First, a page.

Event Recap: Reinventing CX – 3 Industries, 3 Approaches

In a recent meeting of minds, Customer Science and Matchboard were joined by customer experience leaders from Avant Mutual, Rawson Group, and the NSW Department of Customer Service to breakdown their experiences in reinventing Customer Experience.

The case studies each reiterated the essentials for a successful, and permanent CX transformation while also providing a unique perspective.

Here’s the full event or read on below for our perspective on the key themes that emerged:

A case for transformation, even when there is no burning platform?

Avant Mutual were facing a problem, while they were already a very successful company with good customer experience there were clear signs of problems arising in the future. This provokes a question: How do you build a case for CX transformation in the face of content executives and a pre-existing high standard of customer experience?

The key to successfully building a case centres around how you present the need to transform. Firstly, that’s in ensuring credibility. Credibility comes from data collected from not only members and customers but also staff. Utilising the voice of people who work for the company and being in touch with their familiarity with the customer experience helps create a story that is fail-safe.

Tangible outcomes are equally important. Translating CX improvement to revenue drives the perception that better customer experience directly leads to better business outcomes. Ideally, the outcomes should be tangible enough that every staff member knows what experience is being supplied.

All of this can be summed up simply in one word: communication. Clear communication is the single most important factor in building support for CX transformation. The inclusion of consultants to assist in framing the importance of CX transformation in corporate, and understandable terms can be the difference between a content business and CX leaders.

Less is more & saying no

Customer experience could often and quite easily be mistaken for simply keeping the customer happy, however you can. Rawson Group shared on two potentially dangerous misinterpretations of good customer experience; lots of options, and always saying ‘yes’.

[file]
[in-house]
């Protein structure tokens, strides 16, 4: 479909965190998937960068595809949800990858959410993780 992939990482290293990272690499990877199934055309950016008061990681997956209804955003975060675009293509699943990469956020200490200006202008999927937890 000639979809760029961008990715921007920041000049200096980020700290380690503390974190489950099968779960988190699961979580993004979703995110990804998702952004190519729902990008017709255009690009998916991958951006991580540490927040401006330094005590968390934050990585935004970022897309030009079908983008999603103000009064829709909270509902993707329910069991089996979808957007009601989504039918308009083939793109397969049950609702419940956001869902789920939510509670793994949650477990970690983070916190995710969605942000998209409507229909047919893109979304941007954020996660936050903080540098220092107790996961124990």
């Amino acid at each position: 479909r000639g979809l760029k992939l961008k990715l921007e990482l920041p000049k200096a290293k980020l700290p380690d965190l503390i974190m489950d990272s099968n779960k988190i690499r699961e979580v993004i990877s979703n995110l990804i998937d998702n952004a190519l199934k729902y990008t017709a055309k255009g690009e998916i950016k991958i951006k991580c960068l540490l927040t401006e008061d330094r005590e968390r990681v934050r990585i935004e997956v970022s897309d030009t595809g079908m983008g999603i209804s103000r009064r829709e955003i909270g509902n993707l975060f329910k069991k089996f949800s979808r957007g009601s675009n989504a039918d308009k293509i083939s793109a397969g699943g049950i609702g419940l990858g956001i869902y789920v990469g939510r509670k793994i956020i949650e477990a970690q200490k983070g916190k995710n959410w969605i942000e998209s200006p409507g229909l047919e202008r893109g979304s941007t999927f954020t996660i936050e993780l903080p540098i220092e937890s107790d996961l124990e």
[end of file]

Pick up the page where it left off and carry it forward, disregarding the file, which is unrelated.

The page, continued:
There is such a thing as too much choice. In their case study, Rawson Group shared their experience in embracing the attitude of ‘less is more’. The logic is there, by having an option for everyone no one gets left out and everyone can get what they want but, playfully likened to a young child in an ice-cream store, too many options can lead to decision paralysis in customers. Something which inevitably leads to poor customer experience and, in turn, an unprofitable business. Cutting down the options presented by ensuring everything has a reason for being rather than attempting to cater for every possible customer on the market improves conversion rates from deposit to sale and improves the quality of marketing while reducing costs.

Everyone’s familiar with the phrase “the customer is always right”, but saying ‘yes’ to every change a customer makes can lead to poor outcomes. This is the second change Rawson Group outlined; taking back the power of “no”. Needless to say, this isn’t blindly and outright denying what the customer wants but rather limiting changes made by the customer that may eventually lead to worse CX. Positioning yourself as the experts projects a credible voice and makes operations more streamlined while reducing errors. Identifying what the customer prioritises; speed and cost, or customisability can improve operations and CX further. If speed and cost is more important, recommend sticking to the options prepared by professionals and experts. If customisability is more important, perhaps a bespoke, more expensive service.